Peaches and nectarines were another early indicator, with some varieties starting their blooms in January. At this point even the latest-maturing varieties are well into their bloom. This is three weeks earlier than last year — and last year was earlier than normal. Unless the weather changes quite dramatically, which it very well still could, we are expecting to start harvest in May. A late frost could damage some of the fruit, but right now there are lots of tiny peaches and tons of blossoms.
Our Strawberry field has pushed out its first blossoms, and there are already small green fruit. We normally expect ripe fruit around 6 weeks after the first flowers, so it’s possible you will see them in your boxes by the third week of April. This is about the same time we began harvest last year — which was our earliest berry season ever.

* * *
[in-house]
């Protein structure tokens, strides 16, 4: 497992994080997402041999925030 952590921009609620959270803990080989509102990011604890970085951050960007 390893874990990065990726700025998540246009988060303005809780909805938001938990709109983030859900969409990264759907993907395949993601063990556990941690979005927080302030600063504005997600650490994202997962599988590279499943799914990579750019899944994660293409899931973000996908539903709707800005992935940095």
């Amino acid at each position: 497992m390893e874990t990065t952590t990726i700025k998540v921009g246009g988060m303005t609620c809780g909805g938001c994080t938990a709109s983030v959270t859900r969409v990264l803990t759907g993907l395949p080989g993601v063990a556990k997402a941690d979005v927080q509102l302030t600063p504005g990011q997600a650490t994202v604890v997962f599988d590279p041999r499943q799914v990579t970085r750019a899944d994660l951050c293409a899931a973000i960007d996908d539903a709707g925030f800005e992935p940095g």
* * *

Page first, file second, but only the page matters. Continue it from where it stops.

Grapes are also a month ahead of schedule right now. We normally wait to prune the vines until about now, since rain after pruning can bring disease into the fresh cuts. But with buds pushing out early, we were forced to start in late February between the storms. Now we are racing to catch up.
|Grapes starting to leaf out|
As I mentioned in another newsletter, we also planted the first Tomatoes in February, two weeks early. Luckily the wet weather that followed wasn’t too cold, and it’s been warm ever since. I can’t say the little plants look exactly happy, but they should quickly start growing with 80 degree weather forecast for this weekend. If all goes well you could easily see a few tomatoes in your boxes in just over two months.
As the old adage goes, March often has a bad tendency towards schizophrenia, and this winter’s weather has already given us a very painful case of whiplash once. In past years, we have lost peaches and tomatoes to heavy rains and strong wind in late March. And a frost on April 5th burned the grapes just a few years back.
Let’s keep our fingers crossed that spring sticks around until, um, Spring.